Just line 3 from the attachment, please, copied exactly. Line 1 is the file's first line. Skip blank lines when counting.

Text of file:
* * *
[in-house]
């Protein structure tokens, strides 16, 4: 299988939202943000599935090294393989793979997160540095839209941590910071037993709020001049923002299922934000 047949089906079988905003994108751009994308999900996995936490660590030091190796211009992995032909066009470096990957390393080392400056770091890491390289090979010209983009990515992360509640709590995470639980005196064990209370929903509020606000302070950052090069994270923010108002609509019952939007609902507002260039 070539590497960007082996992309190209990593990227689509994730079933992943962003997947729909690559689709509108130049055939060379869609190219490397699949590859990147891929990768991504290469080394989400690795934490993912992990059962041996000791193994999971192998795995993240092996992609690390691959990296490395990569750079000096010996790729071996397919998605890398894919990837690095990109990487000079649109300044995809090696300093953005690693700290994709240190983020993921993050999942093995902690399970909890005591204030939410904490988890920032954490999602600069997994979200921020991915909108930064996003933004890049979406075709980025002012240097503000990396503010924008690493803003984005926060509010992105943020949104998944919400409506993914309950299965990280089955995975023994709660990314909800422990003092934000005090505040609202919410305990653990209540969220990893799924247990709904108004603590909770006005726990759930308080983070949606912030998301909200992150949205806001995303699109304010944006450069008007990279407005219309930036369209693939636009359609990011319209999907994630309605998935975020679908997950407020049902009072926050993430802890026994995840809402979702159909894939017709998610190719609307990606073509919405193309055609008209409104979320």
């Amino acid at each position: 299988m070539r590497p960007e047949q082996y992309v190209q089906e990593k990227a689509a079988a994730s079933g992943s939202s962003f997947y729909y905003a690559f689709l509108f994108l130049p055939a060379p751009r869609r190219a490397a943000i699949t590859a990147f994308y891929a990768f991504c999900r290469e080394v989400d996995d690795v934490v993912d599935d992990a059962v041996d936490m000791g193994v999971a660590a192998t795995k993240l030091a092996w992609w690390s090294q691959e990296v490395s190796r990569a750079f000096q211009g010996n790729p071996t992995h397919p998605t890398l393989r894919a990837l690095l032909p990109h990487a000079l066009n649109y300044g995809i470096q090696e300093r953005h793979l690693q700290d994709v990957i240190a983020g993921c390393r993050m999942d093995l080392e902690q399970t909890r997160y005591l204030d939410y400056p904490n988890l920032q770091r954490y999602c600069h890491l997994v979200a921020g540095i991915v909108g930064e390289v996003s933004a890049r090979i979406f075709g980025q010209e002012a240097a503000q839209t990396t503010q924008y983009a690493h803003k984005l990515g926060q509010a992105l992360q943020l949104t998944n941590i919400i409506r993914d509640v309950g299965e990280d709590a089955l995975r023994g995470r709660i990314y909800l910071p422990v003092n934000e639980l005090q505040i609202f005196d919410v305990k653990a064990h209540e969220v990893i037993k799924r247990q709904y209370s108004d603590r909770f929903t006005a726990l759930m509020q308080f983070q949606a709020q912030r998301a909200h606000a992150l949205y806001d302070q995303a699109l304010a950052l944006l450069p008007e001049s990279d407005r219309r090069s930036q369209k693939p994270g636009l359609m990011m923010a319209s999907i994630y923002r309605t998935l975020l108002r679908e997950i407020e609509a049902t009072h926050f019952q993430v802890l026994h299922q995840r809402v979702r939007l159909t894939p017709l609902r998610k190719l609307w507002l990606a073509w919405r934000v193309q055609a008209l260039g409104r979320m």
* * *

């Amino acid at each position: 299988m070539r590497p960007e047949q082996y992309v190209q089906e990593k990227a689509a079988a994730s079933g992943s939202s962003f997947y729909y905003a690559f689709l509108f994108l130049p055939a060379p751009r869609r190219a490397a943000i699949t590859a990147f994308y891929a990768f991504c999900r290469e080394v989400d996995d690795v934490v993912d599935d992990a059962v041996d936490m000791g193994v999971a660590a192998t795995k993240l030091a092996w992609w690390s090294q691959e990296v490395s190796r990569a750079f000096q211009g010996n790729p071996t992995h397919p998605t890398l393989r894919a990837l690095l032909p990109h990487a000079l066009n649109y300044g995809i470096q090696e300093r953005h793979l690693q700290d994709v990957i240190a983020g993921c390393r993050m999942d093995l080392e902690q399970t909890r997160y005591l204030d939410y400056p904490n988890l920032q770091r954490y999602c600069h890491l997994v979200a921020g540095i991915v909108g930064e390289v996003s933004a890049r090979i979406f075709g980025q010209e002012a240097a503000q839209t990396t503010q924008y983009a690493h803003k984005l990515g926060q509010a992105l992360q943020l949104t998944n941590i919400i409506r993914d509640v309950g299965e990280d709590a089955l995975r023994g995470r709660i990314y909800l910071p422990v003092n934000e639980l005090q505040i609202f005196d919410v305990k653990a064990h209540e969220v990893i037993k799924r247990q709904y209370s108004d603590r909770f929903t006005a726990l759930m509020q308080f983070q949606a709020q912030r998301a909200h606000a992150l949205y806001d302070q995303a699109l304010a950052l944006l450069p008007e001049s990279d407005r219309r090069s930036q369209k693939p994270g636009l359609m990011m923010a319209s999907i994630y923002r309605t998935l975020l108002r679908e997950i407020e609509a049902t009072h926050f019952q993430v802890l026994h299922q995840r809402v979702r939007l159909t894939p017709l609902r998610k190719l609307w507002l990606a073509w919405r934000v193309q055609a008209l260039g409104r979320m």